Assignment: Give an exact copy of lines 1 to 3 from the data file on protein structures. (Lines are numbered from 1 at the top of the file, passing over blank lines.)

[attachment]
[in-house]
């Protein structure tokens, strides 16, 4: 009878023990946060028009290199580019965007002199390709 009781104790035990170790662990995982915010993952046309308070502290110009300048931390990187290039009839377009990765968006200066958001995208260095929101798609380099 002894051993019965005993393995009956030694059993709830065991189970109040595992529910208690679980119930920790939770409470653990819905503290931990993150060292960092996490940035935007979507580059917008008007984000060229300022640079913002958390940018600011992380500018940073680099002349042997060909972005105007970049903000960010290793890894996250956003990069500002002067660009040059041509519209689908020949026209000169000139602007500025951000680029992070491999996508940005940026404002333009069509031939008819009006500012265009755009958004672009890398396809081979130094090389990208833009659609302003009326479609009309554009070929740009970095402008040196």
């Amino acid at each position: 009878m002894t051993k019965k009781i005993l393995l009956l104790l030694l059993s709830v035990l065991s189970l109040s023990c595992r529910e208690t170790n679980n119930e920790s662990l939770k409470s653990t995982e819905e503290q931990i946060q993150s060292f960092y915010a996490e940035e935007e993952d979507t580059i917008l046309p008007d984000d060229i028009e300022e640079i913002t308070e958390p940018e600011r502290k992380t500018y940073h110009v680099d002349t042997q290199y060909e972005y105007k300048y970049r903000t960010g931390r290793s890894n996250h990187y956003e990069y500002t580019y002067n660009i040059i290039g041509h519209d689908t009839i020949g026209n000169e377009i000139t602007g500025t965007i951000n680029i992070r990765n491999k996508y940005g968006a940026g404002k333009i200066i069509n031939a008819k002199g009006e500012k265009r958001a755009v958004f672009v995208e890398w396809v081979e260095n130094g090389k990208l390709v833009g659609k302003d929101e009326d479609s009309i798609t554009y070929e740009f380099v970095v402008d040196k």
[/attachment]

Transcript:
[in-house]
């Protein structure tokens, strides 16, 4: 009878023990946060028009290199580019965007002199390709 009781104790035990170790662990995982915010993952046309308070502290110009300048931390990187290039009839377009990765968006200066958001995208260095929101798609380099 002894051993019965005993393995009956030694059993709830065991189970109040595992529910208690679980119930920790939770409470653990819905503290931990993150060292960092996490940035935007979507580059917008008007984000060229300022640079913002958390940018600011992380500018940073680099002349042997060909972005105007970049903000960010290793890894996250956003990069500002002067660009040059041509519209689908020949026209000169000139602007500025951000680029992070491999996508940005940026404002333009069509031939008819009006500012265009755009958004672009890398396809081979130094090389990208833009659609302003009326479609009309554009070929740009970095402008040196």
């Amino acid at each position: 009878m002894t051993k019965k009781i005993l393995l009956l104790l030694l059993s709830v035990l065991s189970l109040s023990c595992r529910e208690t170790n679980n119930e920790s662990l939770k409470s653990t995982e819905e503290q931990i946060q993150s060292f960092y915010a996490e940035e935007e993952d979507t580059i917008l046309p008007d984000d060229i028009e300022e640079i913002t308070e958390p940018e600011r502290k992380t500018y940073h110009v680099d002349t042997q290199y060909e972005y105007k300048y970049r903000t960010g931390r290793s890894n996250h990187y956003e990069y500002t580019y002067n660009i040059i290039g041509h519209d689908t009839i020949g026209n000169e377009i000139t602007g500025t965007i951000n680029i992070r990765n491999k996508y940005g968006a940026g404002k333009i200066i069509n031939a008819k002199g009006e500012k265009r958001a755009v958004f672009v995208e890398w396809v081979e260095n130094g090389k990208l390709v833009g659609k302003d929101e009326d479609s009309i798609t554009y070929e740009f380099v970095v402008d040196k």